“Stolen” Spanish babies call for investigation
Summary from a story on The Reader, 27.1.11
An official report compiled by over 250 people believed to have been “stolen” at birth was today presented to the Spanish Attorney General.
All are members of ANADIR (Associacion Nacional de Afectados por Adopciones Ilegales – National Association of People Affected By Illegal Adoptions) and are calling for an official investigation into what happened during Franco’s reign, when hundreds of babies were stolen at birth from their natural mothers by ‘child stealing’ gangs operating in maternity hospitals across Spain.
Initially, it was a system implemented by Franco to take children away from families thought to be politically dangerous to his regime. However, it then developed into an illicit business which a campaign group claims could have continued well into the 1980s.
ANADIR receives calls almost daily from people who suspect that they are one of the stolen babies. Some have been told by their parents that they were bought illegally, but even in this instance, they have no way of tracing their blood parents.
Many elderly people fear that their children, who they were told had died at birth and taken away by doctors and midwives, may in fact be alive and living with other families.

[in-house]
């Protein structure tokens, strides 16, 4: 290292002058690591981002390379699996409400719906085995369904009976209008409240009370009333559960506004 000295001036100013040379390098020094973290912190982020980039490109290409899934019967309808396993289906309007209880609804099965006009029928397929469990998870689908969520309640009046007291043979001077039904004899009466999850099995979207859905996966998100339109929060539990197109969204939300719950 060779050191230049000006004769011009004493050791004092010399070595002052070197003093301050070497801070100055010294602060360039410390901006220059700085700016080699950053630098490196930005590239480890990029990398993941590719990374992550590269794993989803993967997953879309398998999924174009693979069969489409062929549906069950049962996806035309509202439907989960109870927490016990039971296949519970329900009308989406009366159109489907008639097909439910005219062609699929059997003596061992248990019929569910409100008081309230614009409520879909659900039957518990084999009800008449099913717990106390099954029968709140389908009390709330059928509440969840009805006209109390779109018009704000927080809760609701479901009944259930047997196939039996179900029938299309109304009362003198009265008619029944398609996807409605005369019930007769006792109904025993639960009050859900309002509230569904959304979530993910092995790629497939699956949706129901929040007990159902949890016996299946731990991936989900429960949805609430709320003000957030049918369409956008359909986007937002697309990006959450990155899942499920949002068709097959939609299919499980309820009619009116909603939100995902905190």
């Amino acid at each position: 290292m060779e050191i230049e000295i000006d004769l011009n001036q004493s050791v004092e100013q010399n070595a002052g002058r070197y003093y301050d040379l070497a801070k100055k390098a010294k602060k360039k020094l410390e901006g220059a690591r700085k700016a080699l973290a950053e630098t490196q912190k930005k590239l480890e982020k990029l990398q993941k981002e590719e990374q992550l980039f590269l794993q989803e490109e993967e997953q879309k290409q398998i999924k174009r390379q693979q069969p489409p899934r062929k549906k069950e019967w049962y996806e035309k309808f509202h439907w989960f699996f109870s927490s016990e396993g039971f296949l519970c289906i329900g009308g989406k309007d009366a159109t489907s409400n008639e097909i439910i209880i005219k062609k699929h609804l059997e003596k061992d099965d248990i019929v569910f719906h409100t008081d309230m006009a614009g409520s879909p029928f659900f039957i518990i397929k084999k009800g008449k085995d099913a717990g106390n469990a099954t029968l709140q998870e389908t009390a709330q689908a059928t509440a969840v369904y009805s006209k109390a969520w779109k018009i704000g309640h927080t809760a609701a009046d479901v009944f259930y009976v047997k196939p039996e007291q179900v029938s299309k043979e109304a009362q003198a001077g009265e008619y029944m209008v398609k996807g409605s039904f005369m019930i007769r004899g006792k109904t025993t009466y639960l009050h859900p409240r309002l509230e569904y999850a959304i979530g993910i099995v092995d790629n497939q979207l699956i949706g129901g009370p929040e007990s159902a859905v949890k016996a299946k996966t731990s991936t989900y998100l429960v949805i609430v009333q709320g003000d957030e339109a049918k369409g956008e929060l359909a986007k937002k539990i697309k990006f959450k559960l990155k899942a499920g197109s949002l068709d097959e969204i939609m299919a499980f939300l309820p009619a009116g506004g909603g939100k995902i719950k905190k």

The investigation is led by barrister Enrique Vila, who said: “Our goal is that the Attorney General investigates… each case. We ask that they open a criminal investigation to determine whether what happened was a crime.
“And if so, that the case is sent to the courts for prosecutions to be lodged. Then the work of searching for biological families…is personal.”
Vila has been investigating these cases for over ten years. He found that many children were listed as their parents’ natural children on their birth certificate, although they had no genetic connection and their parents admitted that they had been adopted.
“The documents were faked” he explained. Often, couples were unaware that the children had been stolen from their birth parents. Many confessed that they did pay to be “bumped up” the adoption list, but in the corrupt years of Franco, bribery was so commonplace that it just went unquestioned.
Hospital workers would tell the birth parents that the child had died, yet not allow them to see the corpse. They would be visited by the hospital chaplain and given a quiet service.
False birth certificates would be issued by midwives, false death certificates by doctors, and false burial records by the Church.
Vila does not suggest that there was an institutionalised attempt by the state or the church to steal these babies, but he does say that it appears that this was “easy money” at the time and that no official investigation was ever conducted.
Hundreds of people are now demanding justice, both children and parents.